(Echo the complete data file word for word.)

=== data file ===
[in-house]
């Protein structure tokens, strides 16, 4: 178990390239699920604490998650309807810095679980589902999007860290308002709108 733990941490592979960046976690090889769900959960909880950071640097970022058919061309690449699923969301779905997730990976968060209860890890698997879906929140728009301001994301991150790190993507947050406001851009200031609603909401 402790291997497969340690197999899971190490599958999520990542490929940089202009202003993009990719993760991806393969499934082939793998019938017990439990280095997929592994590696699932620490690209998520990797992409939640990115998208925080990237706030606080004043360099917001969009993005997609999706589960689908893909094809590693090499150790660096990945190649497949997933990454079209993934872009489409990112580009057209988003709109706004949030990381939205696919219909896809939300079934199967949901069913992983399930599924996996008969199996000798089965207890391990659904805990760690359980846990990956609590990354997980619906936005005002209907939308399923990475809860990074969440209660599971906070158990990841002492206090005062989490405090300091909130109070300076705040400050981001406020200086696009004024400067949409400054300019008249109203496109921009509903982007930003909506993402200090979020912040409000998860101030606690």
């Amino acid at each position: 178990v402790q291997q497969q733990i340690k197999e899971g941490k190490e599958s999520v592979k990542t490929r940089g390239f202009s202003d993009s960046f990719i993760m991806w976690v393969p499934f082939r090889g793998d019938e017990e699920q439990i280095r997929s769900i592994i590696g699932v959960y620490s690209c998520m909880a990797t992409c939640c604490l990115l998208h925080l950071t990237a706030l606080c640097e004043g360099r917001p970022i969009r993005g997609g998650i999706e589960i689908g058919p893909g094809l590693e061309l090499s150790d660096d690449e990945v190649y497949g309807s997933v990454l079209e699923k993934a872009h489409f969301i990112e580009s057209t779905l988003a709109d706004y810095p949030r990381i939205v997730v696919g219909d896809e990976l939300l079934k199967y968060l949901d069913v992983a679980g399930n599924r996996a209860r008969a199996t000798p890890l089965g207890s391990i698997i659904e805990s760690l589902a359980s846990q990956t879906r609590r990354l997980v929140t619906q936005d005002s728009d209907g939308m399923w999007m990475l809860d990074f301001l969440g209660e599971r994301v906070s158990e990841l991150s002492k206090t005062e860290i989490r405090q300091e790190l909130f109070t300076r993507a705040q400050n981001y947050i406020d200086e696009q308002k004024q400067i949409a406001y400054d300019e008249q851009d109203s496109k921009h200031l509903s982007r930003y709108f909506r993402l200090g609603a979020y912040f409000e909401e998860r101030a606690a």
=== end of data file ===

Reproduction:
[in-house]
């Protein structure tokens, strides 16, 4: 178990390239699920604490998650309807810095679980589902999007860290308002709108 733990941490592979960046976690090889769900959960909880950071640097970022058919061309690449699923969301779905997730990976968060209860890890698997879906929140728009301001994301991150790190993507947050406001851009200031609603909401 402790291997497969340690197999899971190490599958999520990542490929940089202009202003993009990719993760991806393969499934082939793998019938017990439990280095997929592994590696699932620490690209998520990797992409939640990115998208925080990237706030606080004043360099917001969009993005997609999706589960689908893909094809590693090499150790660096990945190649497949997933990454079209993934872009489409990112580009057209988003709109706004949030990381939205696919219909896809939300079934199967949901069913992983399930599924996996008969199996000798089965207890391990659904805990760690359980846990990956609590990354997980619906936005005002209907939308399923990475809860990074969440209660599971906070158990990841002492206090005062989490405090300091909130109070300076705040400050981001406020200086696009004024400067949409400054300019008249109203496109921009509903982007930003909506993402200090979020912040409000998860101030606690």
């Amino acid at each position: 178990v402790q291997q497969q733990i340690k197999e899971g941490k190490e599958s999520v592979k990542t490929r940089g390239f202009s202003d993009s960046f990719i993760m991806w976690v393969p499934f082939r090889g793998d019938e017990e699920q439990i280095r997929s769900i592994i590696g699932v959960y620490s690209c998520m909880a990797t992409c939640c604490l990115l998208h925080l950071t990237a706030l606080c640097e004043g360099r917001p970022i969009r993005g997609g998650i999706e589960i689908g058919p893909g094809l590693e061309l090499s150790d660096d690449e990945v190649y497949g309807s997933v990454l079209e699923k993934a872009h489409f969301i990112e580009s057209t779905l988003a709109d706004y810095p949030r990381i939205v997730v696919g219909d896809e990976l939300l079934k199967y968060l949901d069913v992983a679980g399930n599924r996996a209860r008969a199996t000798p890890l089965g207890s391990i698997i659904e805990s760690l589902a359980s846990q990956t879906r609590r990354l997980v929140t619906q936005d005002s728009d209907g939308m399923w999007m990475l809860d990074f301001l969440g209660e599971r994301v906070s158990e990841l991150s002492k206090t005062e860290i989490r405090q300091e790190l909130f109070t300076r993507a705040q400050n981001y947050i406020d200086e696009q308002k004024q400067i949409a406001y400054d300019e008249q851009d109203s496109k921009h200031l509903s982007r930003y709108f909506r993402l200090g609603a979020y912040f409000e909401e998860r101030a606690a």